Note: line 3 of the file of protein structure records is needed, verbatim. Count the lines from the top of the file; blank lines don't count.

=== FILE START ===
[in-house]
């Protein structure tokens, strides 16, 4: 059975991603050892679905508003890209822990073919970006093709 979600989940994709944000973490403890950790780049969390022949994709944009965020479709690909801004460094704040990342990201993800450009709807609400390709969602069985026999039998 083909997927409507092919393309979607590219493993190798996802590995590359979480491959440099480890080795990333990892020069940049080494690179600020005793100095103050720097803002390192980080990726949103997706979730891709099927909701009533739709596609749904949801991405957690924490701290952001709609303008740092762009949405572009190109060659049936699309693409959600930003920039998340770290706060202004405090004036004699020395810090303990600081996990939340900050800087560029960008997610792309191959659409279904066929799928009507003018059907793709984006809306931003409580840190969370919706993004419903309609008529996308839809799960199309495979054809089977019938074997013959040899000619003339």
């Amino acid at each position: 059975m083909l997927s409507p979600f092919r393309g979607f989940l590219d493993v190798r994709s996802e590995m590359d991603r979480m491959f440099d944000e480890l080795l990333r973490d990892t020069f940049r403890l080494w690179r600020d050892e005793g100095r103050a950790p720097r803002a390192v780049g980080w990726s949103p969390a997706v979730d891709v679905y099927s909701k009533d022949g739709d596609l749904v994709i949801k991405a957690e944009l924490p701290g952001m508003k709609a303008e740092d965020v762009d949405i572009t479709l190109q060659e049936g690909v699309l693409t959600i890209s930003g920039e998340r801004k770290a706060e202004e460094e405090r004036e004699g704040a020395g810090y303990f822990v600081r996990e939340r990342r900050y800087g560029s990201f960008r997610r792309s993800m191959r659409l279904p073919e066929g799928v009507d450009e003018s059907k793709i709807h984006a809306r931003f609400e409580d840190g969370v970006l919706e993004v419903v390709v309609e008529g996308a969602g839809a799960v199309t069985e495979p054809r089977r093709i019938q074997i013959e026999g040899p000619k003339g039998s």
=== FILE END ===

């Amino acid at each position: 059975m083909l997927s409507p979600f092919r393309g979607f989940l590219d493993v190798r994709s996802e590995m590359d991603r979480m491959f440099d944000e480890l080795l990333r973490d990892t020069f940049r403890l080494w690179r600020d050892e005793g100095r103050a950790p720097r803002a390192v780049g980080w990726s949103p969390a997706v979730d891709v679905y099927s909701k009533d022949g739709d596609l749904v994709i949801k991405a957690e944009l924490p701290g952001m508003k709609a303008e740092d965020v762009d949405i572009t479709l190109q060659e049936g690909v699309l693409t959600i890209s930003g920039e998340r801004k770290a706060e202004e460094e405090r004036e004699g704040a020395g810090y303990f822990v600081r996990e939340r990342r900050y800087g560029s990201f960008r997610r792309s993800m191959r659409l279904p073919e066929g799928v009507d450009e003018s059907k793709i709807h984006a809306r931003f609400e409580d840190g969370v970006l919706e993004v419903v390709v309609e008529g996308a969602g839809a799960v199309t069985e495979p054809r089977r093709i019938q074997i013959e026999g040899p000619k003339g039998s």